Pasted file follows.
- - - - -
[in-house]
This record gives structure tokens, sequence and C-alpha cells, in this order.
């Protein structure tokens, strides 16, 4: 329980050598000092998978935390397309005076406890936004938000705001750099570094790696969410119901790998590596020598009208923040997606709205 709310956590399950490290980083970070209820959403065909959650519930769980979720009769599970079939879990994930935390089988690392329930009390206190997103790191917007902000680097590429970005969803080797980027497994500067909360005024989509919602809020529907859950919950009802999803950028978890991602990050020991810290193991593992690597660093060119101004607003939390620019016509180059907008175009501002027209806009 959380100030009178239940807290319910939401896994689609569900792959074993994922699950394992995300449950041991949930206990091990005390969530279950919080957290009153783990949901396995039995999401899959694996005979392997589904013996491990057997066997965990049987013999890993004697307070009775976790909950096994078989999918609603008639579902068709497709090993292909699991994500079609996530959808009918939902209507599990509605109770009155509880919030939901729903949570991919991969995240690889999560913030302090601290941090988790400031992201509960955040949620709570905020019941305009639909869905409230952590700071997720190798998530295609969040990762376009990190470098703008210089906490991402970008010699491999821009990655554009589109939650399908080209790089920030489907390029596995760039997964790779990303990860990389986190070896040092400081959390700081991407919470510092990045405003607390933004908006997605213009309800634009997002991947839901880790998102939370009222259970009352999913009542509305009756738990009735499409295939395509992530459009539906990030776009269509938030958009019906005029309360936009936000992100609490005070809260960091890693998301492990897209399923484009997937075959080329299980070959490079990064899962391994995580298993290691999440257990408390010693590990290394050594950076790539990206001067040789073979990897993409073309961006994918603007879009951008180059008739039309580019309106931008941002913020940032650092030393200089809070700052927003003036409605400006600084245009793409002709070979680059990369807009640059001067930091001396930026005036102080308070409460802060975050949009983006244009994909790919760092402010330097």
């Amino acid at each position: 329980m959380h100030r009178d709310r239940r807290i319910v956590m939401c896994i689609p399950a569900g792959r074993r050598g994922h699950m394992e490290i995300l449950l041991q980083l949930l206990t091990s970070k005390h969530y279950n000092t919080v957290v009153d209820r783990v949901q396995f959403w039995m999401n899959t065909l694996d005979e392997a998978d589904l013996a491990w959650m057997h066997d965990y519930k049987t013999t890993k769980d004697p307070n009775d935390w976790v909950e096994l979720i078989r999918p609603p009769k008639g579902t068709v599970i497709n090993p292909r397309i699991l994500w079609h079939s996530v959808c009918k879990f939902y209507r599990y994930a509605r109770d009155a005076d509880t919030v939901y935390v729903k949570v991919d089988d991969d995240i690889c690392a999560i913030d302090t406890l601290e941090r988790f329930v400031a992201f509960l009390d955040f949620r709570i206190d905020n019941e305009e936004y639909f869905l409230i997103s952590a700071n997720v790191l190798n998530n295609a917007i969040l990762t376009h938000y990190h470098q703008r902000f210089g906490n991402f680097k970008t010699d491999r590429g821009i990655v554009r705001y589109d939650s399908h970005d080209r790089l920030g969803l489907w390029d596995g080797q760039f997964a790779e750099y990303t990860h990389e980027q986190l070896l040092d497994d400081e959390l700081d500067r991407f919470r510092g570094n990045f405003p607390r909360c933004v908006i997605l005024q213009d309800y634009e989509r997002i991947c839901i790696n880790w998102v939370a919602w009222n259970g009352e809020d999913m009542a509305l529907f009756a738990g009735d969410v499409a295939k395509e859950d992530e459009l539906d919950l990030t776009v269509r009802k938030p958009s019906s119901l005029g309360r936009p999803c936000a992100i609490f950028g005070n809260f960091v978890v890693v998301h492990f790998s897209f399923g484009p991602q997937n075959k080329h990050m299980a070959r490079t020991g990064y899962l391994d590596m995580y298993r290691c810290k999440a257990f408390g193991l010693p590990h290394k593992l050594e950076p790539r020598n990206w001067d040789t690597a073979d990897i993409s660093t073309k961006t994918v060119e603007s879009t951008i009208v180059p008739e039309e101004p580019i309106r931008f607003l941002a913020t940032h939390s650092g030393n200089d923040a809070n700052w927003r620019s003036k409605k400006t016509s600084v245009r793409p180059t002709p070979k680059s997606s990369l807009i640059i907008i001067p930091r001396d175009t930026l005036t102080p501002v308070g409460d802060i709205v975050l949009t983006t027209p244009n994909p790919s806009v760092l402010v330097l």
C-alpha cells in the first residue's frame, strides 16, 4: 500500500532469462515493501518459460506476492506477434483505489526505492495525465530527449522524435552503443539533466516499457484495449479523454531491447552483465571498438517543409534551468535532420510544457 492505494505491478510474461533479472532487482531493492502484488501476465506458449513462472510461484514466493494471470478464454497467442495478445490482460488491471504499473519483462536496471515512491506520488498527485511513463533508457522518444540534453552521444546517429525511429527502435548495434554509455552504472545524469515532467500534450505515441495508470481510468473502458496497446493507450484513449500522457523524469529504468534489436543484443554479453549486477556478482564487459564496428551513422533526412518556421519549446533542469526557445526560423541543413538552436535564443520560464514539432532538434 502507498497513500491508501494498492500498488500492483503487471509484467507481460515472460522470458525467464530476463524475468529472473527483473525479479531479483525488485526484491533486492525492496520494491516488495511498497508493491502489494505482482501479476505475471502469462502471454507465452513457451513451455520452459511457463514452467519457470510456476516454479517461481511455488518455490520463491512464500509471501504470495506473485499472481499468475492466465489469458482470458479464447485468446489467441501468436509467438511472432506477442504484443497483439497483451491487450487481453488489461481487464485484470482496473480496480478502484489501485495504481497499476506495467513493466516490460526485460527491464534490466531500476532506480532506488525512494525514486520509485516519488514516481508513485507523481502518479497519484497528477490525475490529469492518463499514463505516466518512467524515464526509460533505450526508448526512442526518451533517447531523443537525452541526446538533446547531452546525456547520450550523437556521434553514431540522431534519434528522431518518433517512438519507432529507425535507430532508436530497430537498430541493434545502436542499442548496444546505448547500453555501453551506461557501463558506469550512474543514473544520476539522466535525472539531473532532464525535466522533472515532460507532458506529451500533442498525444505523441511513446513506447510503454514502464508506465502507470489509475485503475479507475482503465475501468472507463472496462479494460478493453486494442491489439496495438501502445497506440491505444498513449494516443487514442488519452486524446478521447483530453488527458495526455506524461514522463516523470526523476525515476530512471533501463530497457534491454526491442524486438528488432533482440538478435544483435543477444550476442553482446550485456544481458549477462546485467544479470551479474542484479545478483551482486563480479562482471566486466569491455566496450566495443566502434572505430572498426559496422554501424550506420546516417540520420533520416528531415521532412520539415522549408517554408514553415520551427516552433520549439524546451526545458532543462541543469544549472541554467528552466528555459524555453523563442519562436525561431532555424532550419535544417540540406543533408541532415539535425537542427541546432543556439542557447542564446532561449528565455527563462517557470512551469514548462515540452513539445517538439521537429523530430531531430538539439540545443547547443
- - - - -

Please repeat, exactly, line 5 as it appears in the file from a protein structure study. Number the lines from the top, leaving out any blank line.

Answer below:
C-alpha cells in the first residue's frame, strides 16, 4: 500500500532469462515493501518459460506476492506477434483505489526505492495525465530527449522524435552503443539533466516499457484495449479523454531491447552483465571498438517543409534551468535532420510544457 492505494505491478510474461533479472532487482531493492502484488501476465506458449513462472510461484514466493494471470478464454497467442495478445490482460488491471504499473519483462536496471515512491506520488498527485511513463533508457522518444540534453552521444546517429525511429527502435548495434554509455552504472545524469515532467500534450505515441495508470481510468473502458496497446493507450484513449500522457523524469529504468534489436543484443554479453549486477556478482564487459564496428551513422533526412518556421519549446533542469526557445526560423541543413538552436535564443520560464514539432532538434 502507498497513500491508501494498492500498488500492483503487471509484467507481460515472460522470458525467464530476463524475468529472473527483473525479479531479483525488485526484491533486492525492496520494491516488495511498497508493491502489494505482482501479476505475471502469462502471454507465452513457451513451455520452459511457463514452467519457470510456476516454479517461481511455488518455490520463491512464500509471501504470495506473485499472481499468475492466465489469458482470458479464447485468446489467441501468436509467438511472432506477442504484443497483439497483451491487450487481453488489461481487464485484470482496473480496480478502484489501485495504481497499476506495467513493466516490460526485460527491464534490466531500476532506480532506488525512494525514486520509485516519488514516481508513485507523481502518479497519484497528477490525475490529469492518463499514463505516466518512467524515464526509460533505450526508448526512442526518451533517447531523443537525452541526446538533446547531452546525456547520450550523437556521434553514431540522431534519434528522431518518433517512438519507432529507425535507430532508436530497430537498430541493434545502436542499442548496444546505448547500453555501453551506461557501463558506469550512474543514473544520476539522466535525472539531473532532464525535466522533472515532460507532458506529451500533442498525444505523441511513446513506447510503454514502464508506465502507470489509475485503475479507475482503465475501468472507463472496462479494460478493453486494442491489439496495438501502445497506440491505444498513449494516443487514442488519452486524446478521447483530453488527458495526455506524461514522463516523470526523476525515476530512471533501463530497457534491454526491442524486438528488432533482440538478435544483435543477444550476442553482446550485456544481458549477462546485467544479470551479474542484479545478483551482486563480479562482471566486466569491455566496450566495443566502434572505430572498426559496422554501424550506420546516417540520420533520416528531415521532412520539415522549408517554408514553415520551427516552433520549439524546451526545458532543462541543469544549472541554467528552466528555459524555453523563442519562436525561431532555424532550419535544417540540406543533408541532415539535425537542427541546432543556439542557447542564446532561449528565455527563462517557470512551469514548462515540452513539445517538439521537429523530430531531430538539439540545443547547443